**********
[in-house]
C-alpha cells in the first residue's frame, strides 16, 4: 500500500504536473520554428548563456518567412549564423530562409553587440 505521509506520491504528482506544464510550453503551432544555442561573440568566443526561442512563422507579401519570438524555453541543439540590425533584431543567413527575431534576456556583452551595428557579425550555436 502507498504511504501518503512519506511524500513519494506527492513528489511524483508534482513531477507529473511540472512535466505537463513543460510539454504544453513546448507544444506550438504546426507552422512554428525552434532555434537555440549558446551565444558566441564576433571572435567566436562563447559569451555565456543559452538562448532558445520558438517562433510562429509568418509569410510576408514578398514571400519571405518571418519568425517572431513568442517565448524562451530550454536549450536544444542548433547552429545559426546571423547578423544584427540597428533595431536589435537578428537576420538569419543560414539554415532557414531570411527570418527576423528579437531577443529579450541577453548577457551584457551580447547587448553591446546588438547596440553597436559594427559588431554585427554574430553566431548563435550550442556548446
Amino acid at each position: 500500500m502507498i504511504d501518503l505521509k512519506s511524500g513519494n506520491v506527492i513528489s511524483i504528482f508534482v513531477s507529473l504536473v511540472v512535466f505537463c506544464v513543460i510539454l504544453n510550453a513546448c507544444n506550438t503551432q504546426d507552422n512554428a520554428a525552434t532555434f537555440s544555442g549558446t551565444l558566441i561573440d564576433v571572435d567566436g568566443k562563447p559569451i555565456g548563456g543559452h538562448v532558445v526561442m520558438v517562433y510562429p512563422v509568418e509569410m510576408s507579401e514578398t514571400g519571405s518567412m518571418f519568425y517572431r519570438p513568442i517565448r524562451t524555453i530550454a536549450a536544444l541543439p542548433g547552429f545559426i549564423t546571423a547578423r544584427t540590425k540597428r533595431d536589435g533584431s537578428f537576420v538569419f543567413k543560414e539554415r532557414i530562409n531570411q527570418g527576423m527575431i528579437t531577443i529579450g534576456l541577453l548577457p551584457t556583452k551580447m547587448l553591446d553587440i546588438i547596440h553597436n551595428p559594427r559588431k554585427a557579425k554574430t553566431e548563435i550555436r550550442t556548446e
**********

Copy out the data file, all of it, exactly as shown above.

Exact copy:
[in-house]
C-alpha cells in the first residue's frame, strides 16, 4: 500500500504536473520554428548563456518567412549564423530562409553587440 505521509506520491504528482506544464510550453503551432544555442561573440568566443526561442512563422507579401519570438524555453541543439540590425533584431543567413527575431534576456556583452551595428557579425550555436 502507498504511504501518503512519506511524500513519494506527492513528489511524483508534482513531477507529473511540472512535466505537463513543460510539454504544453513546448507544444506550438504546426507552422512554428525552434532555434537555440549558446551565444558566441564576433571572435567566436562563447559569451555565456543559452538562448532558445520558438517562433510562429509568418509569410510576408514578398514571400519571405518571418519568425517572431513568442517565448524562451530550454536549450536544444542548433547552429545559426546571423547578423544584427540597428533595431536589435537578428537576420538569419543560414539554415532557414531570411527570418527576423528579437531577443529579450541577453548577457551584457551580447547587448553591446546588438547596440553597436559594427559588431554585427554574430553566431548563435550550442556548446
Amino acid at each position: 500500500m502507498i504511504d501518503l505521509k512519506s511524500g513519494n506520491v506527492i513528489s511524483i504528482f508534482v513531477s507529473l504536473v511540472v512535466f505537463c506544464v513543460i510539454l504544453n510550453a513546448c507544444n506550438t503551432q504546426d507552422n512554428a520554428a525552434t532555434f537555440s544555442g549558446t551565444l558566441i561573440d564576433v571572435d567566436g568566443k562563447p559569451i555565456g548563456g543559452h538562448v532558445v526561442m520558438v517562433y510562429p512563422v509568418e509569410m510576408s507579401e514578398t514571400g519571405s518567412m518571418f519568425y517572431r519570438p513568442i517565448r524562451t524555453i530550454a536549450a536544444l541543439p542548433g547552429f545559426i549564423t546571423a547578423r544584427t540590425k540597428r533595431d536589435g533584431s537578428f537576420v538569419f543567413k543560414e539554415r532557414i530562409n531570411q527570418g527576423m527575431i528579437t531577443i529579450g534576456l541577453l548577457p551584457t556583452k551580447m547587448l553591446d553587440i546588438i547596440h553597436n551595428p559594427r559588431k554585427a557579425k554574430t553566431e548563435i550555436r550550442t556548446e